US7376092B2 (en) * 2002-04-03 2008-05-20 Precache Inc. Method and apparatus for implementing persistent and reliable message delivery
US9760651B2 (en) 2002-04-15 2017-09-12 Fisher-Rosemount Systems, Inc. Web services-based communications for use with process control systems
US8073967B2 (en) 2002-04-15 2011-12-06 Fisher-Rosemount Systems, Inc. Web services-based communications for use with process control systems
US9094470B2 (en) 2002-04-15 2015-07-28 Fisher-Rosemount Systems, Inc. Web services-based communications for use with process control systems
WO2005033816A1 (en) 2002-07-22 2005-04-14 Honeywell International Inc. Caching process data of a slow network in a fast network environment
US8935298B2 (en) 2002-12-30 2015-01-13 Fisher-Rosemount Systems, Inc. Integrated navigational tree importation and generation in a process plant
US7953842B2 (en) 2003-02-19 2011-05-31 Fisher-Rosemount Systems, Inc. Open network-based data acquisition, aggregation and optimization for use with process control systems
US20100076809A1 (en) * 2003-03-18 2010-03-25 Fisher-Rosemount Systems, Inc. Asset optimization reporting in a process plant
US8620618B2 (en) 2003-03-18 2013-12-31 Fisher-Rosemount Systems, Inc. Asset optimization reporting in a process plant
CN100449506C (en) 2003-07-23 2009-01-07 霍尼韦尔国际公司 Method for caching procedure data of slow speed network in high speed network environment
US20050172076A1 (en) * 2004-01-30 2005-08-04 Gateway Inc. System for managing distributed cache resources on a computing grid
US7676287B2 (en) 2004-03-03 2010-03-09 Fisher-Rosemount Systems, Inc. Configuration system and method for abnormal situation prevention in a process plant
US6993415B2 (en) 2004-04-08 2006-01-31 Kohler Co. Distributed control system for a whirlpool tub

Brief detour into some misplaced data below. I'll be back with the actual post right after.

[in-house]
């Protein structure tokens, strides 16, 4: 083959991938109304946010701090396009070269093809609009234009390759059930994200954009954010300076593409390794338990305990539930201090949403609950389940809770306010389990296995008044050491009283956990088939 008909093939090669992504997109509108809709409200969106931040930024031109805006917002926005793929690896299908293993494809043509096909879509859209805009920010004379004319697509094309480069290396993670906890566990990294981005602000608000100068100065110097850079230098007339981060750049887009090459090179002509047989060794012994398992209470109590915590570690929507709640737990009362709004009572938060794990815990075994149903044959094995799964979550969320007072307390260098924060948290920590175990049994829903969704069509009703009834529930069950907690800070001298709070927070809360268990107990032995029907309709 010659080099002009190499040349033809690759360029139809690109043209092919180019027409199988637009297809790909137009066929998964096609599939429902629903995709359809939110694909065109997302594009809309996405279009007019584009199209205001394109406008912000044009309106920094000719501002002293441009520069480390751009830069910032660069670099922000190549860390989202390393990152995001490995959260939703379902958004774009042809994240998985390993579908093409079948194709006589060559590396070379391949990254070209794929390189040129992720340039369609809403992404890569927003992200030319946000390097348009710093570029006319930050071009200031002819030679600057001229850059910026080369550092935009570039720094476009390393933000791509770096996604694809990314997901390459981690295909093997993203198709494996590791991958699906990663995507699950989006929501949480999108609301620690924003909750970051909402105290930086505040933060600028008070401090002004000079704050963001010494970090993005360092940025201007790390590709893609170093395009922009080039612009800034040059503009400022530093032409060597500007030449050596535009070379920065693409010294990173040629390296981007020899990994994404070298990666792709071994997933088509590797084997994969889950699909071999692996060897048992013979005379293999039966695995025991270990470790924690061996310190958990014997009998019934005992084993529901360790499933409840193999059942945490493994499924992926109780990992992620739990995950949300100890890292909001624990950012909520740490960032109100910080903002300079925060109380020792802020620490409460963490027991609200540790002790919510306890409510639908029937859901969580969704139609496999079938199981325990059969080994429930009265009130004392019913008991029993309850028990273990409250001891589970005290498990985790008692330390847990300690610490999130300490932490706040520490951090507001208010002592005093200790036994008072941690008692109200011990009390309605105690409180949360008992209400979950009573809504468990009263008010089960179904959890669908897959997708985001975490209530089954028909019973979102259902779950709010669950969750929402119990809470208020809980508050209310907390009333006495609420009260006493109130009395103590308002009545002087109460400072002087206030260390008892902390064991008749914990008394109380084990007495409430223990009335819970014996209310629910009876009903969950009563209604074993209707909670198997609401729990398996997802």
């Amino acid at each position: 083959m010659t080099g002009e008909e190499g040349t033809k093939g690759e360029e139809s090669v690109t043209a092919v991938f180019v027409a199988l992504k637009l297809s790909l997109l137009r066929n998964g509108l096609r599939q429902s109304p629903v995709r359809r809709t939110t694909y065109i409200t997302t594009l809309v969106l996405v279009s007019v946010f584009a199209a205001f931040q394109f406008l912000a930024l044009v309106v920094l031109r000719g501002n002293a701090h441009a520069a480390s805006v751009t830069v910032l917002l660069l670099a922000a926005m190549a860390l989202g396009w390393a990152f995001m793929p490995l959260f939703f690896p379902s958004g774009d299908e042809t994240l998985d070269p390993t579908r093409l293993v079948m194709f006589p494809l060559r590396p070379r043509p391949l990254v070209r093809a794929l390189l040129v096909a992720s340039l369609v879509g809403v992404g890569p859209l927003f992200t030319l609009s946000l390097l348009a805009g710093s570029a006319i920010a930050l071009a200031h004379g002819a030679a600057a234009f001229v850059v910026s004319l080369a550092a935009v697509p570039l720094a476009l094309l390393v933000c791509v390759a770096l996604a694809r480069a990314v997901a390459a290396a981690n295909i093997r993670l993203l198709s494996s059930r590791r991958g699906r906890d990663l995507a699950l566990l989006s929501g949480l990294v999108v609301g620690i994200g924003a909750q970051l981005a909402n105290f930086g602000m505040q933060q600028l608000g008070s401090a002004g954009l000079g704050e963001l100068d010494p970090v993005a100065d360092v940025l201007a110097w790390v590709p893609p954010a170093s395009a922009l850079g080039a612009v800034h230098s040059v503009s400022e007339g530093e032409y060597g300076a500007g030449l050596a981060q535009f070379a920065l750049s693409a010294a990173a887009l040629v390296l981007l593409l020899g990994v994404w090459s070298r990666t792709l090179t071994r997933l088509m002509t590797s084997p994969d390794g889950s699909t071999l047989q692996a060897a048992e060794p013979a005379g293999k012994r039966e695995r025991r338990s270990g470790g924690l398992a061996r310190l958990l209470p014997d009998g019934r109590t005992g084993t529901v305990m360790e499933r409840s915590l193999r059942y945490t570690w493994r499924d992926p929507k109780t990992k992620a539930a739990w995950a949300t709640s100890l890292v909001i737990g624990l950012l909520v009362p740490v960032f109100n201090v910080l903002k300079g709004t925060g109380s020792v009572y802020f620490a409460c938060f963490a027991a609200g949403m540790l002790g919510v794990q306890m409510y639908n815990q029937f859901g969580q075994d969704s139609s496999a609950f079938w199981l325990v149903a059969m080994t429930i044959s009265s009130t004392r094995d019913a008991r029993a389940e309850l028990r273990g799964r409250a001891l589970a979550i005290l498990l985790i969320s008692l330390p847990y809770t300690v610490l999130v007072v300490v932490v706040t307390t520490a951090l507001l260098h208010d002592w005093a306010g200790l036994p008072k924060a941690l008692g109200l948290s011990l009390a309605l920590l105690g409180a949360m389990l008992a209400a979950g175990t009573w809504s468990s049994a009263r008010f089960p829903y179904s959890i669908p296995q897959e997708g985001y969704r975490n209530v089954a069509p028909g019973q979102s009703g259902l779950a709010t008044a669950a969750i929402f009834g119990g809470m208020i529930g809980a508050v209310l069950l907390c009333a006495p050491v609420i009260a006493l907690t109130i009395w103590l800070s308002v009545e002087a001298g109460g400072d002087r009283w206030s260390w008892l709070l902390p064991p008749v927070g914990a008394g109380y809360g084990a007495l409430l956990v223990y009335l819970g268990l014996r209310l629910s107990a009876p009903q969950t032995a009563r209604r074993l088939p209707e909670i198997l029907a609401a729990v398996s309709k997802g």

US20050228544A1 (en) * 2004-04-08 2005-10-13 Bauer Ronald A Distributed control system for a whirlpool tub
US7660701B2 (en) 2004-06-12 2010-02-09 Fisher-Rosemount Systems, Inc. System and method for detecting an abnormal situation associated with a process gain of a control loop
US9201420B2 (en) 2005-04-08 2015-12-01 Rosemount, Inc. Method and apparatus for performing a function in a process plant using monitoring data with criticality evaluation data
US8005647B2 (en) 2005-04-08 2011-08-23 Rosemount, Inc. Method and apparatus for monitoring and performing corrective measures in a process plant using monitoring data with corrective measures data
US20070101061A1 (en) * 2005-10-27 2007-05-03 Guruprasad Baskaran Customized content loading mechanism for portions of a web page in real time environments
US20070150881A1 (en) * 2005-12-22 2007-06-28 Motorola, Inc. Method and system for run-time cache logging
US7657399B2 (en) 2006-07-25 2010-02-02 Fisher-Rosemount Systems, Inc. Methods and systems for detecting deviation of a process variable from expected values
US8606544B2 (en) 2006-07-25 2013-12-10 Fisher-Rosemount Systems, Inc. Methods and systems for detecting deviation of a process variable from expected values
US7912676B2 (en) 2006-07-25 2011-03-22 Fisher-Rosemount Systems, Inc. Method and system for detecting abnormal operation in a process plant
US8145358B2 (en) 2006-07-25 2012-03-27 Fisher-Rosemount Systems, Inc. Method and system for detecting abnormal operation of a level regulatory control loop
US8762106B2 (en) 2006-09-28 2014-06-24 Fisher-Rosemount Systems, Inc. Abnormal situation prevention in a heat exchanger
US7917240B2 (en) 2006-09-29 2011-03-29 Fisher-Rosemount Systems, Inc. Univariate method for monitoring and analysis of multivariate data
US8489360B2 (en) 2006-09-29 2013-07-16 Fisher-Rosemount Systems, Inc. Multivariate monitoring and diagnostics of process variable data
US7966149B2 (en) 2006-09-29 2011-06-21 Fisher-Rosemount Systems, Inc. Multivariate detection of transient regions in a process control system
US7853431B2 (en) 2006-09-29 2010-12-14 Fisher-Rosemount Systems, Inc. On-line monitoring and diagnostics of a process using multivariate statistical analysis
US8014880B2 (en) 2006-09-29 2011-09-06 Fisher-Rosemount Systems, Inc. On-line multivariate analysis in a distributed process control system
US7937164B2 (en) 2006-09-29 2011-05-03 Fisher-Rosemount Systems, Inc. Multivariate detection of abnormal conditions in a process plant
US7853339B2 (en) 2006-09-29 2010-12-14 Fisher-Rosemount Systems, Inc. Statistical signatures used with multivariate analysis for steady-state detection in a process